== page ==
Avoid Ethical Missteps
After completing this unit, you’ll be able to:
- Describe how you can help protect Salesforce's confidential information.
- Identify bribes and kickbacks.
- Recognize conflicts of interest.
Safeguard Your Partnership with Salesforce
Protecting your business’s confidential information is a big deal for Salesforce. And in return, we expect our partners to protect Salesforce’s confidential information. Do not disclose such information without our express authorization.
Let’s say you’re developing an app that works alongside a particular Salesforce feature. As part of your development process, you’re in touch with the Salesforce product manager who’s building that feature. In a meeting, the product manager chats with you about new features Salesforce has not yet launched, but which are protected under a nondisclosure agreement. Exciting!
Remember: You can’t share the confidential information with other parties, speak about it publicly, or use it to gain an unfair advantage.
The same thing goes for any other company information you come across during your partnership with Salesforce, including:
- Terms and conditions of your agreement with Salesforce
- Salesforce business and marketing plans
- Salesforce intellectual property and technical information
- Salesforce business processes
- Personal employee or contractor information
- Salesforce customer information
Recognize Bribes and Kickbacks
Salesforce and its partners are committed to conducting business ethically. This means achieving success based on the quality of our products, our competitive prices, and our outstanding customer service. This also means not relying on improper payments, luxury gifts, or lavish entertainment to influence a potential customer in an unethical manner.
No matter where you conduct business for Salesforce, you must follow anticorruption laws. These include the US Foreign Corrupt Practices Act (FCPA), UK Bribery Act, and similar laws around the world. And the Salesforce Supplier Code of Conduct prohibits bribery in both the commercial and public sector.
First things first: never pay a bribe to anyone while working on Salesforce’s behalf. And we really mean anyone—a government official, a customer, third-party developer, a customer’s relative, or anyone else. A bribe is anything of value offered or given, directly or indirectly, to improperly or corruptly influence the recipient’s actions. The consequences for offering, paying, or accepting a bribe can be severe!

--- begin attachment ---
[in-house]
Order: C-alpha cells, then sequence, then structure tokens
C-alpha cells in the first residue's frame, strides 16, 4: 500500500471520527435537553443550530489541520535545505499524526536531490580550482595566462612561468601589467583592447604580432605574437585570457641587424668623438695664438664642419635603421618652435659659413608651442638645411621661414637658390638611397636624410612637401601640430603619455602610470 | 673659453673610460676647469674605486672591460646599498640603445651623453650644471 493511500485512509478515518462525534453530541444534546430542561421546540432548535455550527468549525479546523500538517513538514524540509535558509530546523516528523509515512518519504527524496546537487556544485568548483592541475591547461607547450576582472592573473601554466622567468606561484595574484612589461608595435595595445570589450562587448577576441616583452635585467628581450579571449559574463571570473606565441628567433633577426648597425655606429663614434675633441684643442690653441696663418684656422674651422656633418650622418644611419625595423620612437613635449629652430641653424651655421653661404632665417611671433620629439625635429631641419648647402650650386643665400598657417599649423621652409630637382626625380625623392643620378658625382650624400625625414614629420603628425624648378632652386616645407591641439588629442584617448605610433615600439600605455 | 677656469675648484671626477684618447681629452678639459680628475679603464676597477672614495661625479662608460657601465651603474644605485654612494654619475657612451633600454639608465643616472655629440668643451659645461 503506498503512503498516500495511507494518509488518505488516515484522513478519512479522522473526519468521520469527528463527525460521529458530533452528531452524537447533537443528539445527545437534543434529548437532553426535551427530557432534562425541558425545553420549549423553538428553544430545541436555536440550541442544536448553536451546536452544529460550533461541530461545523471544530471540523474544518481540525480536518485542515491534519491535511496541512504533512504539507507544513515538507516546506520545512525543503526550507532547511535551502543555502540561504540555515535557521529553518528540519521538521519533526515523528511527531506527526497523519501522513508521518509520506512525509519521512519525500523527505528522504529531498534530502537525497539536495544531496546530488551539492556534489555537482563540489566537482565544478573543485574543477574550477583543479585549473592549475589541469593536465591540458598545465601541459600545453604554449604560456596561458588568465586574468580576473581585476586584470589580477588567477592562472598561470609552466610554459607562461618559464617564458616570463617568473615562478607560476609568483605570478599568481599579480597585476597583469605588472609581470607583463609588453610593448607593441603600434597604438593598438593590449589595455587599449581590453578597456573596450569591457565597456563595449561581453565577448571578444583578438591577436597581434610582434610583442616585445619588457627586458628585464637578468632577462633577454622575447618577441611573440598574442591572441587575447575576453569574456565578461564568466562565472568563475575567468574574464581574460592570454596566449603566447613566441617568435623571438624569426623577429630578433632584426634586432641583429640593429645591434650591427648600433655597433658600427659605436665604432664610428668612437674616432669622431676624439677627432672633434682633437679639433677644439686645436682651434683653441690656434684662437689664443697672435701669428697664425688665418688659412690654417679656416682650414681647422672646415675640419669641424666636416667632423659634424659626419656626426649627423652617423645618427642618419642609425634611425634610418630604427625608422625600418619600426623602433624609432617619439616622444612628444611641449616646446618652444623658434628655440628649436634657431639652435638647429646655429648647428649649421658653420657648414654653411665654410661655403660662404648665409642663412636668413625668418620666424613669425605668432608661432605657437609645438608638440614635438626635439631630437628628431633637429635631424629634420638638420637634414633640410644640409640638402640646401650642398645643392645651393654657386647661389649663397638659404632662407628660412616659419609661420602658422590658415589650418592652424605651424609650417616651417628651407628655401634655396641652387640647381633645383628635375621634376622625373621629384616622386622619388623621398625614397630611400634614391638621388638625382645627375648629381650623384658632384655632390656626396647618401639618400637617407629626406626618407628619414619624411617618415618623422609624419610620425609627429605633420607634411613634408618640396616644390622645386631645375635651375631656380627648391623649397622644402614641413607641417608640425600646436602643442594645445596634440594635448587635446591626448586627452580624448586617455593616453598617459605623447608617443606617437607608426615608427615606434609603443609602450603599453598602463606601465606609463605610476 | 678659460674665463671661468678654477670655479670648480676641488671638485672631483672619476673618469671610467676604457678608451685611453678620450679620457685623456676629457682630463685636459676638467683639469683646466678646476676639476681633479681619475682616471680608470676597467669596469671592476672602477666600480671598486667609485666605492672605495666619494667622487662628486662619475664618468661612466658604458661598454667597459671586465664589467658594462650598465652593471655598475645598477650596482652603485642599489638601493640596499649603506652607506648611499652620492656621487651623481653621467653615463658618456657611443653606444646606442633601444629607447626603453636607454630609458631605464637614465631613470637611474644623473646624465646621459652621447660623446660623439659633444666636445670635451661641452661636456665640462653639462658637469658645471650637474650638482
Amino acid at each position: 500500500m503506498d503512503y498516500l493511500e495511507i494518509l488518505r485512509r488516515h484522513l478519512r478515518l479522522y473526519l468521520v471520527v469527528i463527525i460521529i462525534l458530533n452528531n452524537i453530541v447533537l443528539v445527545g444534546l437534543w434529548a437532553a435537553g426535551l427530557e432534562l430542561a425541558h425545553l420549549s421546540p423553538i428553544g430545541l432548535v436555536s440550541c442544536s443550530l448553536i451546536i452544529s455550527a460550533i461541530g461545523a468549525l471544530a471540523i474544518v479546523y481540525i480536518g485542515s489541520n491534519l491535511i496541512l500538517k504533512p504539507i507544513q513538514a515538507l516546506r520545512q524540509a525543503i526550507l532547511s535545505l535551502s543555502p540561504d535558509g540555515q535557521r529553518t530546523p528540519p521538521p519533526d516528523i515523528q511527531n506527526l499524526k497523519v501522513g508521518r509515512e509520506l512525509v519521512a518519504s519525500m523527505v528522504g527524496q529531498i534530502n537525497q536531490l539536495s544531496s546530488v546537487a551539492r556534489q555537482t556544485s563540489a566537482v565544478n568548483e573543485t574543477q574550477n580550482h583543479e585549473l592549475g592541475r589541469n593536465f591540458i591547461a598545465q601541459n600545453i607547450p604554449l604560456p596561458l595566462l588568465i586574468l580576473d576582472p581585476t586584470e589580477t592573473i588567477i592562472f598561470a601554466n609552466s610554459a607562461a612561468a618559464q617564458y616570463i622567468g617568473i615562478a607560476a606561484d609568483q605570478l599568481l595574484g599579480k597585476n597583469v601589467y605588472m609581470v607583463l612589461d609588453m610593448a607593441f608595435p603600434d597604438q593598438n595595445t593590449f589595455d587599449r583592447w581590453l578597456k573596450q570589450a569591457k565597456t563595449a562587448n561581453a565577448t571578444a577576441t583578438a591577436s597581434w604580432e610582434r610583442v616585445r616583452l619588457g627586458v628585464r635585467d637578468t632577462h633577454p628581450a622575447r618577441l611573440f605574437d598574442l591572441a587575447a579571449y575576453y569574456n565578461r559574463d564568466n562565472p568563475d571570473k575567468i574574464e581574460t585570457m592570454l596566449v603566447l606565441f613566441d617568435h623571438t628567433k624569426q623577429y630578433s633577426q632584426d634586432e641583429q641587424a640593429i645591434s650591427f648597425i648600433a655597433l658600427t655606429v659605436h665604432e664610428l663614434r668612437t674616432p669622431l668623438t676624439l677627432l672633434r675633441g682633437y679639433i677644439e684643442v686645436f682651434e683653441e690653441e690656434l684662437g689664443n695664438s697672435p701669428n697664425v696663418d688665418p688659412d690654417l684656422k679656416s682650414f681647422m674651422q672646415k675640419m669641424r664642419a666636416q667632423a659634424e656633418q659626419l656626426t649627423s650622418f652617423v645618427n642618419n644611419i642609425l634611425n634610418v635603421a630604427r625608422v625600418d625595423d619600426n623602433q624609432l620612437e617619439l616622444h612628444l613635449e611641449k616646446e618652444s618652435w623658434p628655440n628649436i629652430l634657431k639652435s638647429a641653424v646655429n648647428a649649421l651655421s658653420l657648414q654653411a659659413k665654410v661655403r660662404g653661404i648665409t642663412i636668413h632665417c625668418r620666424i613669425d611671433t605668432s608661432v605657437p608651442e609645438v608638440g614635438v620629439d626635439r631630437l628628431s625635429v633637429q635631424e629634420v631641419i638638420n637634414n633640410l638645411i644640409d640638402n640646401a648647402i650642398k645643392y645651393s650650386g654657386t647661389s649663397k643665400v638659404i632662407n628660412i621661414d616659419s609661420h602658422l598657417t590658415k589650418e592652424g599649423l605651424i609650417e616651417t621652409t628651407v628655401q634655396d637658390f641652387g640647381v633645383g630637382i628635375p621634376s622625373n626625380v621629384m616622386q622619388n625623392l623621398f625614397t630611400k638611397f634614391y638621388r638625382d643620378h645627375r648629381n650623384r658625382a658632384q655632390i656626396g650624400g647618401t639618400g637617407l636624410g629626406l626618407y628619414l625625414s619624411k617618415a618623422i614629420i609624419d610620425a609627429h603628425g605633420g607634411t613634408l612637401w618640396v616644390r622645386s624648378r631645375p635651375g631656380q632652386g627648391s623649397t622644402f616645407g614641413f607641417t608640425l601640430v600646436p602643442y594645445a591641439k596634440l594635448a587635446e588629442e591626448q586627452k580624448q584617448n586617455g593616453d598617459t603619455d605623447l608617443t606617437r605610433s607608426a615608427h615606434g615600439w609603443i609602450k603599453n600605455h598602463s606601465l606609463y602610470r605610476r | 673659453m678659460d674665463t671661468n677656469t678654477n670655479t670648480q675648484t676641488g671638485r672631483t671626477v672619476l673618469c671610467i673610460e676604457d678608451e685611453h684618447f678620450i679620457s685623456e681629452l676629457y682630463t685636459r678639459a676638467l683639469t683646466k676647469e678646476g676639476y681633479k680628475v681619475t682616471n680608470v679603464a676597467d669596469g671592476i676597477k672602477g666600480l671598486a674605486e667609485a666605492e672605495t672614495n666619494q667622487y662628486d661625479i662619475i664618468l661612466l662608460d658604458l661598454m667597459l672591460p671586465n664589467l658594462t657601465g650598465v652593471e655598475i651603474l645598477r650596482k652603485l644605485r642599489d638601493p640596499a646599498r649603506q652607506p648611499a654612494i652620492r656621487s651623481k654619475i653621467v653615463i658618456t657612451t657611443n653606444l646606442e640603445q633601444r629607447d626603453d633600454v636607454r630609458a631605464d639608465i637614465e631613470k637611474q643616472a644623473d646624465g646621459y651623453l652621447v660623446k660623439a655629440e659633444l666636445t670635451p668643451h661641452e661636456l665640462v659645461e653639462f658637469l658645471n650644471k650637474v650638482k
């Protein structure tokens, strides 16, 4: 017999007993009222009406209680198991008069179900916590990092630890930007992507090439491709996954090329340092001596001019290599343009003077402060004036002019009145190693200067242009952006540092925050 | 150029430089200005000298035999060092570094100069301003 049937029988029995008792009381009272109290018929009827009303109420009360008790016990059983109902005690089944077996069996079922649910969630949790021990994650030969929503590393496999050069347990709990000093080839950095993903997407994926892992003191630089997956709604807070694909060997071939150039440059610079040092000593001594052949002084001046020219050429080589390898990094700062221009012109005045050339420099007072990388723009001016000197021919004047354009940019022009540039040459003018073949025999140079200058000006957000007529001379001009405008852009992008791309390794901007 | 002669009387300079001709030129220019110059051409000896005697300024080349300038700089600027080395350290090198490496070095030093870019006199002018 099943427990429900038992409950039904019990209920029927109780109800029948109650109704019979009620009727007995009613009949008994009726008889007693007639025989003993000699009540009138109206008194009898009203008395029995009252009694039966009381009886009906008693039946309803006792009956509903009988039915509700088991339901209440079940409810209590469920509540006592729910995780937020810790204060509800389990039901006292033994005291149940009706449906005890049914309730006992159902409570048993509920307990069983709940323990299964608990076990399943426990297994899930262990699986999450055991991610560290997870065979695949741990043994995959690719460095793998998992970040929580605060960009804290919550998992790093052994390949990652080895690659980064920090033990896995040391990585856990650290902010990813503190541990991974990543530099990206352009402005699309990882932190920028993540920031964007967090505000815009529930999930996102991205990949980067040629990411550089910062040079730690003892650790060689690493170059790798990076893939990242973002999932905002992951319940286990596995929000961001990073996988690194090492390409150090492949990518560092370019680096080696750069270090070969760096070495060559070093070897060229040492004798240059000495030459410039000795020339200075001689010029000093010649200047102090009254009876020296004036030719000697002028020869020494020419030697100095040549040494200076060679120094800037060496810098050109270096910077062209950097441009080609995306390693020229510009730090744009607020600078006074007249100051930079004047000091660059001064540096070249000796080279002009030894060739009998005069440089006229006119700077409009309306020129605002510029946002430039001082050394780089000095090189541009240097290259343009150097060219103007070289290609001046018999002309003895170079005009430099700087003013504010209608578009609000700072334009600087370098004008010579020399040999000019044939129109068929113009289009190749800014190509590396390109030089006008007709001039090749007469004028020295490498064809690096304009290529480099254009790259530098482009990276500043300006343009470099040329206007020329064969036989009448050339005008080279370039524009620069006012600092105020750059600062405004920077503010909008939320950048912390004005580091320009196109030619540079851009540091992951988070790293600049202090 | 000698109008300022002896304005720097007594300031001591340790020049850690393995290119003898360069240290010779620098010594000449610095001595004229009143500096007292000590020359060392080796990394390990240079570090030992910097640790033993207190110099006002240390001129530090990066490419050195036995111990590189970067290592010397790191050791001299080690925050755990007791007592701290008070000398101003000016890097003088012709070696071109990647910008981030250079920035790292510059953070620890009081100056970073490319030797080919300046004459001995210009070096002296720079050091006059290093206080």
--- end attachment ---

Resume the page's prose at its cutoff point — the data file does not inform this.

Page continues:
(Who exactly is a “government official?” A government official can be any employee of a government department or agency or anyone acting on the government’s behalf. Employees of state-owned enterprises, such as large government-owned utilities and hospitals, are also considered government officials.)
Note that routine business courtesies or holiday gifts are generally not considered a bribe in the private sector. But giving or accepting luxury items during a request for proposals (RFP), whether governmental or commercial, creates problems.
Meet Elena. She is the CTO of a government agency. And here’s Fausto. He works for a Salesforce reseller. Fausto calls Elena and gives a compelling sales pitch. When he finishes, Elena says to him, “It sounds like a great product. Give me the weekend to think about whether to include it in our upcoming RFP.”
The next day, at her home, Elena receives an envelope from Fausto with a gift certificate for an all-expenses paid spa weekend at the city’s most luxurious resort, valued at $1,100. The note inside reads, “While you’re thinking about the RFP….”
Is this permissible? No! A bribe is anything of value given or offered to corruptly influence a business decision for an improper purpose. Think of it as a quid pro quo, or “something for something.” Luxury vacations and VIP sports tickets are just a few examples of potentially unethical business-influencers. Again, a routine, commercial sector business meal is generally okay; a $500 bottle of wine is probably not.